Water hyacinth cover is down to 29% on Hartbeespoort Dam, the Centre for Biological Control (CBC) said this week.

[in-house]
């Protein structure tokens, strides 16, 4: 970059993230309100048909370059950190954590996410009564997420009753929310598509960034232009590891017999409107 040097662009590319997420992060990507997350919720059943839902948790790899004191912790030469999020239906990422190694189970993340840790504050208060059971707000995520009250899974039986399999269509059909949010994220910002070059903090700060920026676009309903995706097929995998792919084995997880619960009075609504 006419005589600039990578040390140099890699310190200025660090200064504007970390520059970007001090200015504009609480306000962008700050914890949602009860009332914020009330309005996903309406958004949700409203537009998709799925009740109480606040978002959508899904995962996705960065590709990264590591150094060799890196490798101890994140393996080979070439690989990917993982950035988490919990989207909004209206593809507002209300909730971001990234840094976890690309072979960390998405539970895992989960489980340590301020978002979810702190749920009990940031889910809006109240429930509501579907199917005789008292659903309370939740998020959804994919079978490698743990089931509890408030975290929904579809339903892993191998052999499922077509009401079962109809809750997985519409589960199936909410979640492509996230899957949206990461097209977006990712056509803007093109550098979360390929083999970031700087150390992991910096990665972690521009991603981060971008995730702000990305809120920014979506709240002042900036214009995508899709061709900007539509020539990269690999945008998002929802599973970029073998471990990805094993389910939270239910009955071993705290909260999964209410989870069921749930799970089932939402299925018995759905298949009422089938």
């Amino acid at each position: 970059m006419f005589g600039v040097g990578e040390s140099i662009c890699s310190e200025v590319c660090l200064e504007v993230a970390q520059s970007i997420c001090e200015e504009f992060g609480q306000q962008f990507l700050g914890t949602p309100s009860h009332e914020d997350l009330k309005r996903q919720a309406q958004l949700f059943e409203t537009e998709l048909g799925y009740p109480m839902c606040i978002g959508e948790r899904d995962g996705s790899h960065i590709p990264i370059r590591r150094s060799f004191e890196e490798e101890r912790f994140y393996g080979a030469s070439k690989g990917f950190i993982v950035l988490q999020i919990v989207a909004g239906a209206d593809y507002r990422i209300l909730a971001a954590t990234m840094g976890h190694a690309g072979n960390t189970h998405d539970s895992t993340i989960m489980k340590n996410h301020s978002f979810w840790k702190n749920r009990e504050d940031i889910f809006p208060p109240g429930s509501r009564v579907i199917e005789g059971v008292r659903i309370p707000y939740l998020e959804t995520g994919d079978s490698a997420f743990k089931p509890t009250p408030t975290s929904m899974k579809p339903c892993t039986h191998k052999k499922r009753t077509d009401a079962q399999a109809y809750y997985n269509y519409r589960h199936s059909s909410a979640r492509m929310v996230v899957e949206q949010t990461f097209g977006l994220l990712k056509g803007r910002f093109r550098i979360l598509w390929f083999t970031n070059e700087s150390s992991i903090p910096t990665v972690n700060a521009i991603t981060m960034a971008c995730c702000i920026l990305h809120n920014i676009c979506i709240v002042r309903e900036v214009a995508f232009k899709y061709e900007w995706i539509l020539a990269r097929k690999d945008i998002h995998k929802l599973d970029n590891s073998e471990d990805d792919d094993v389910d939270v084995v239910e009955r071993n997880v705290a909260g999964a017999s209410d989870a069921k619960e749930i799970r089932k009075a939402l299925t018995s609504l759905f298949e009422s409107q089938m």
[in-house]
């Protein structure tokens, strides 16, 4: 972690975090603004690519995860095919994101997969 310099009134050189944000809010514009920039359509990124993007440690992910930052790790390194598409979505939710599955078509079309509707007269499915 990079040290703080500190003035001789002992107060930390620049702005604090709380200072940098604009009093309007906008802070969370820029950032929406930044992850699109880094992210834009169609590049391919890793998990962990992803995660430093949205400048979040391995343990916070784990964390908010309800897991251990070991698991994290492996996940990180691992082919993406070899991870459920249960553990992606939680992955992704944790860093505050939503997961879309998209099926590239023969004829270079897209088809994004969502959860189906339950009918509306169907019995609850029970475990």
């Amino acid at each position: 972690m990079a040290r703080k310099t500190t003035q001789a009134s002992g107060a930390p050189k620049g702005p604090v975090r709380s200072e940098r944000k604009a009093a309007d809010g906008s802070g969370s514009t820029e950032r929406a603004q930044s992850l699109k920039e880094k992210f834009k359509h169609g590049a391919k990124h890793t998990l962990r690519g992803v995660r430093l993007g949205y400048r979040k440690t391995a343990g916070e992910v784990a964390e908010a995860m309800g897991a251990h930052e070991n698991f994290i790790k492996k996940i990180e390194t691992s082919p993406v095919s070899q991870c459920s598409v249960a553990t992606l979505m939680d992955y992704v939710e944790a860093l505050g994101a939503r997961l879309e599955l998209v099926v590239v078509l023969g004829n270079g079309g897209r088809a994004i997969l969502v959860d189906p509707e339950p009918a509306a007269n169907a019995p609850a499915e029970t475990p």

“Over the last 3 weeks, we have seen huge fluctuations in cover from 56% at the end of February, down to 40 %, back up to 53%, and now at 29% cover. A lot of this variation is due to wind and water movement which compresses and expands the mats of water hyacinth. Furthermore, as the hoppers start to reduce plant vigour, the plants are able to condense more. This movement is so important in breaking up the mats which then allows sinking of the biocontrol-damaged plants on the leading edges,” said Prof Julie Coetzee of the CBC. The Megamelus bug populations are also increasing, with an average of 700 insects/m 2 across the dam. This is comparable to insect numbers in December 2020 when the water hyacinth cover was at its maximum. There are also reports of Megamelus swarming at lights at night, which is an indication that the plant quality is decreasing, so the hoppers are leaving in search of better food. “These swarms won’t last long as we’ve shown in the past, and the benefit of course, is the reduction in water hyacinth.” She said another interesting phenomenon is the lack of blue-green algal (cyanobacteria) scums over the last four years, and this can be ascribed to no herbicide spraying of the water hyacinth. Spraying of the hyacinth firstly reduces competition to the algae as light and nutrients become available for algal growth and the spraying results in rapid decomposition of the plants which releases additional nutrients that the algae can use. A biological control approach reduces the water hyacinth cover slower than a herbicide application, so the resources for algal growth are less available. “In addition, water hyacinth produces a chemical, called an allelochemical, that is toxic to the blue-green algae which prevent it from proliferating. The take-home message is “be patient and rely on biocontrol, water hyacinth cover will be minimal towards the end of April, and no blue-green algal outbreak should occur. Be impatient and spray, water hyacinth will disappear quickly, so will the biocontrol agents, and the risk of a blue-green algal bloom is high,” Coetzee said.